Two New Illinios Powwer Plants Will Enhance the State's Power Grid
When working on two combined-cycle power plants, it is important to get the equipment necessary to finish the job efficiently, effectively, and safely. Located in Illinois, Jackson Generation Energy Center and Three Rivers Energy Center have both required several specialized pieces of equipment to complete the jobs.
The construction of the Jackson power plant in Ellwood began in June of 2019 and is scheduled to be completed later this year. The Three Rivers Energy Center located in Morris will also be completed later this year.
Three Rivers Energy Center and Jackson Generation are natural gas-fired combined-cycle power plants. A combined-cycle is a power plant which uses both a gas and steam turbine together to produce 50 percent more electricity from the same fuel than does a traditional simple-cycle plant.
WORKING AS A TEAM
Several pieces of equipment were used to complete the project. The Loop Belt played a major role in both concrete and stone placement. However all of PCP’s fleet worked on the project including: 20M, 32M, 39M, 48M, and 58M boom pumps.
Mike Rogers, the placing foreman of Kiewit Construction said that the utilization of a Schwing Loop Belt along with boom pumps was a key factor in completing the job. “We encountered numerous applications where the Loop Belt made a big difference,” Rogers says. “It has an extremely long reach for a truck- mounted conveyor boom and it allows precise placement underneath the overhead structures, often placing machine pads, footings, walls and slabs in one or two setups.”
Rogers also mentioned that the expertise brought by Brian Parker of Parker Concrete Placement was a great asset to the project. Parker said that the use of the Schwing Loop Belt LB 40 significantly improved both concrete and material placement. “On the Three Rivers job specifically, we realized that the Loop Belt is great for placing concrete, it’s a third faster than pumping, if not more. The Loop Belt has deep troughed 20" belts which carry 40% more material than 18" belts. On lots of days we placed concrete on 5 different pours and placed stone as well. The belts not only move concrete or material very quickly, but they set up and move to different locations quickly too." said Parker.
Rogers added, “There was a lot of rock on the job, which is why we needed conveyor placement.” He also highlighted the difference between working with dirt and rock. “If it’s a dirt job, we will have better access to go in and pour concrete without having to wait. But with the rock job, we opened the whole thing at once. This is what drove the need for long reach conveyor placement.”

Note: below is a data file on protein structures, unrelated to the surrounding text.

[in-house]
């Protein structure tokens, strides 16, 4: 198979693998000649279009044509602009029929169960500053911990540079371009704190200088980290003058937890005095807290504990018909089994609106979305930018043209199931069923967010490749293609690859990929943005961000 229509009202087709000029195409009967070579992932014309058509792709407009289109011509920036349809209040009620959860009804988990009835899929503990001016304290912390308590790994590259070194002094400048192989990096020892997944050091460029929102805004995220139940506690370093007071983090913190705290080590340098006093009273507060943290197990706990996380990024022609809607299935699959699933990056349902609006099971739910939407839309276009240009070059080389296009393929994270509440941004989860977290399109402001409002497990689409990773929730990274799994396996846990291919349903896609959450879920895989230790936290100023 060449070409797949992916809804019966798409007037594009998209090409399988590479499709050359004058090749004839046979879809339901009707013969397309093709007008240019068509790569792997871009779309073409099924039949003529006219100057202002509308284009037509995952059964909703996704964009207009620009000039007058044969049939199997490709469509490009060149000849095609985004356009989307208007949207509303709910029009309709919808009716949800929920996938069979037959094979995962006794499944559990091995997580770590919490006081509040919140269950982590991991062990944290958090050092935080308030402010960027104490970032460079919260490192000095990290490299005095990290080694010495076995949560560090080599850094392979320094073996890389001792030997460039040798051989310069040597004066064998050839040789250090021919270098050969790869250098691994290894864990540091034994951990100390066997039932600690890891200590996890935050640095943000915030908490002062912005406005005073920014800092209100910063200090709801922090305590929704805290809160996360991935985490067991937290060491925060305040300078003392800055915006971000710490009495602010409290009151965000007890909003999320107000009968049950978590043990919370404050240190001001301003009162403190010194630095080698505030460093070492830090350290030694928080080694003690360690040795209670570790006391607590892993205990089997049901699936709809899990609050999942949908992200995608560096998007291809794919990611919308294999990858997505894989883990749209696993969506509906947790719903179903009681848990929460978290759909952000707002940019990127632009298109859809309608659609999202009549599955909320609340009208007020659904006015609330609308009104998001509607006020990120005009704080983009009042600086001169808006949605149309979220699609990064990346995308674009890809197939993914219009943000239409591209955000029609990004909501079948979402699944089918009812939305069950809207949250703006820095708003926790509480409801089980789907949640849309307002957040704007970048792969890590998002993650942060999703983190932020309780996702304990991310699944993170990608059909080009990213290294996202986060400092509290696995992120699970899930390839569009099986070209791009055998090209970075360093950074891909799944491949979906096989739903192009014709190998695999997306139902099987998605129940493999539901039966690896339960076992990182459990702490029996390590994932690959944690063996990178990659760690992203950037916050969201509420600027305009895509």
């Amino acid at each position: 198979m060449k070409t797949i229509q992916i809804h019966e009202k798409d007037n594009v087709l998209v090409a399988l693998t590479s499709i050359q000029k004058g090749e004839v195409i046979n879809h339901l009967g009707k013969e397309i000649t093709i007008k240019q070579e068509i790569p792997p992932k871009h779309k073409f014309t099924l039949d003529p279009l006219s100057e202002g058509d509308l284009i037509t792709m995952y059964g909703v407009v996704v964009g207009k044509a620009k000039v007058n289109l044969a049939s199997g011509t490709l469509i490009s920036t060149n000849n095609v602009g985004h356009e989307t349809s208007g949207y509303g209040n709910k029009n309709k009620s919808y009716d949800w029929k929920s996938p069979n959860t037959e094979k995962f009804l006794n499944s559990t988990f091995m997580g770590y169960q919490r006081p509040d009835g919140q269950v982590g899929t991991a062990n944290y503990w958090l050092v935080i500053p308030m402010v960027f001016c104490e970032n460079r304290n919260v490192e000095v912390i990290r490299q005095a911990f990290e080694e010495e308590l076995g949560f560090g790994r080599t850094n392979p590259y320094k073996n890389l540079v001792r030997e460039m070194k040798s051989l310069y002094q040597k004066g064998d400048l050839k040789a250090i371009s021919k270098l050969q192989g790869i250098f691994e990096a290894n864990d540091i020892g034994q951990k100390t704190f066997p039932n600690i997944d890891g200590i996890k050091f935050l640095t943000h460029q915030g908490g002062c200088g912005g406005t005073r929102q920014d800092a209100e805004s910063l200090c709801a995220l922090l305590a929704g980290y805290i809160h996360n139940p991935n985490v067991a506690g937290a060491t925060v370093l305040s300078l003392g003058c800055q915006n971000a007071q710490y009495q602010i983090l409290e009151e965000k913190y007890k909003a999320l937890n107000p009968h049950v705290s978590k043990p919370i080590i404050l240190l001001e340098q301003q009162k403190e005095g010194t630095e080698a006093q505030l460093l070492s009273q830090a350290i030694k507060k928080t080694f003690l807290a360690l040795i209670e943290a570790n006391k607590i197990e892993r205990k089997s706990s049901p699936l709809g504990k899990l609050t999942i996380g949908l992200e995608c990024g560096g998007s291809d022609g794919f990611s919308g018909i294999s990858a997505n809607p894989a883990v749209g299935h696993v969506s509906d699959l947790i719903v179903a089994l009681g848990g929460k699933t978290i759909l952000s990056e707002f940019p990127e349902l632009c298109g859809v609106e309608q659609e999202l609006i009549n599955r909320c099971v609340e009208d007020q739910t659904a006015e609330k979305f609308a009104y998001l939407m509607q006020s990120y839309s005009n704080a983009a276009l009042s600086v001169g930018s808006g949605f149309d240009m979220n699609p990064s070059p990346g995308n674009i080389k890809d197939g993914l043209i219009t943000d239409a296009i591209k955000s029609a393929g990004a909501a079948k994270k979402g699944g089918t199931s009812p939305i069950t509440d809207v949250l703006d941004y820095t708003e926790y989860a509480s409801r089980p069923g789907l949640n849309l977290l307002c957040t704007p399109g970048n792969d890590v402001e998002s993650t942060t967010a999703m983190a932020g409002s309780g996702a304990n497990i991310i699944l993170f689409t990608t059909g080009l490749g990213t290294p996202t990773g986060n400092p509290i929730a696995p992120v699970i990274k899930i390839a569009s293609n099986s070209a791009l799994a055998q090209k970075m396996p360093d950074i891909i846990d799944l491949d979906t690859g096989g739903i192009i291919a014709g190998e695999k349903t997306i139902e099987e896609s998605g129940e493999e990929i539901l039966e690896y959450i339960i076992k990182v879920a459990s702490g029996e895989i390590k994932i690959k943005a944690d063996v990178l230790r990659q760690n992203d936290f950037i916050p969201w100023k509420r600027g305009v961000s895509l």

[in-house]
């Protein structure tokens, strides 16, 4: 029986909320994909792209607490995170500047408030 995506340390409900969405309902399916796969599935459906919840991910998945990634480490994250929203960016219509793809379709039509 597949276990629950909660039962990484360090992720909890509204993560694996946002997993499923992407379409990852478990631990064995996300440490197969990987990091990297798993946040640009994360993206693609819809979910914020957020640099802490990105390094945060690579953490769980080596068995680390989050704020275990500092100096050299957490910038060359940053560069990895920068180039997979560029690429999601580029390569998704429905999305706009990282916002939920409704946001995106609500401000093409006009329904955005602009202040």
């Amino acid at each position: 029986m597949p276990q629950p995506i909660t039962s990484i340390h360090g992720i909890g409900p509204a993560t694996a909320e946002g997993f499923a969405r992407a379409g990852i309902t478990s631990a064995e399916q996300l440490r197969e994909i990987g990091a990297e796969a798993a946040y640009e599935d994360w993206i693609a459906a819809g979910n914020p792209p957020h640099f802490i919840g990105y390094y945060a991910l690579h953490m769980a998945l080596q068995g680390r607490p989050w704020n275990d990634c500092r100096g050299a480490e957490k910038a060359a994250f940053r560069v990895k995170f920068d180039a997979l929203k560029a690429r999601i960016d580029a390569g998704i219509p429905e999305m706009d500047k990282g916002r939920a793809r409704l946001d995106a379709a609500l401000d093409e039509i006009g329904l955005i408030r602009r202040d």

Rogers and Parker seemed to collaborate well together. “Mike is one of the most skilled placement foreman I have ever worked with,” said Parker, referring to Rogers’ use of the boom pump and Loop Belt combination.
Rogers also explained how working with PCP made things go smoothly. “We were very impressed with them. They made their entire fleet available on short notice. This made the job go so well for us,” said Rogers.
FINISHING THE JOBS
Three Rivers and Jackson Generation were both time-sensitive projects, according to Rogers. “When we get into bigger foundations, the belt can really help a
pump. As fast as you can discharge off a truck, the Loop Belt can keep up. The belt is nice to fill. " We often used the pump to top off while the belt placed the bulk of a slab or footing." He added, “You want to get those trucks loaded and unloaded as quickly as you can. The belt was great because it moved concrete so much faster. Parker’s Loop Belt was wider than a standard belt, so it can carry a lot more material.”
These were both demanding concrete placement projects. Very tight schedules and long hours. Both Rogers and Parker powered through the jobs in Ellwood and Morris, and look forward to seeing them up and running and powering the state of Illinois. “We are excited for those to be completed later on this year,” said Rogers.
POWER FOR HOMES
The Three Rivers combined-cycle facility is expected to generate enough electricity for approximately 1.25 million U.S. homes, while the Jackson Generation facility is projected to produce enough electricity for 1.2 million U.S. homes, according to NS Energy Business. Between the two power plants, the construction has created about a thousand jobs for the surrounding communities. The goal of the power plants is to deliver a diversified state-of-the-art power grid within the state of Illinois. Combined-cycle power plants are flexible enough to start and shut down quickly to meet rapidly fluctuating energy demands.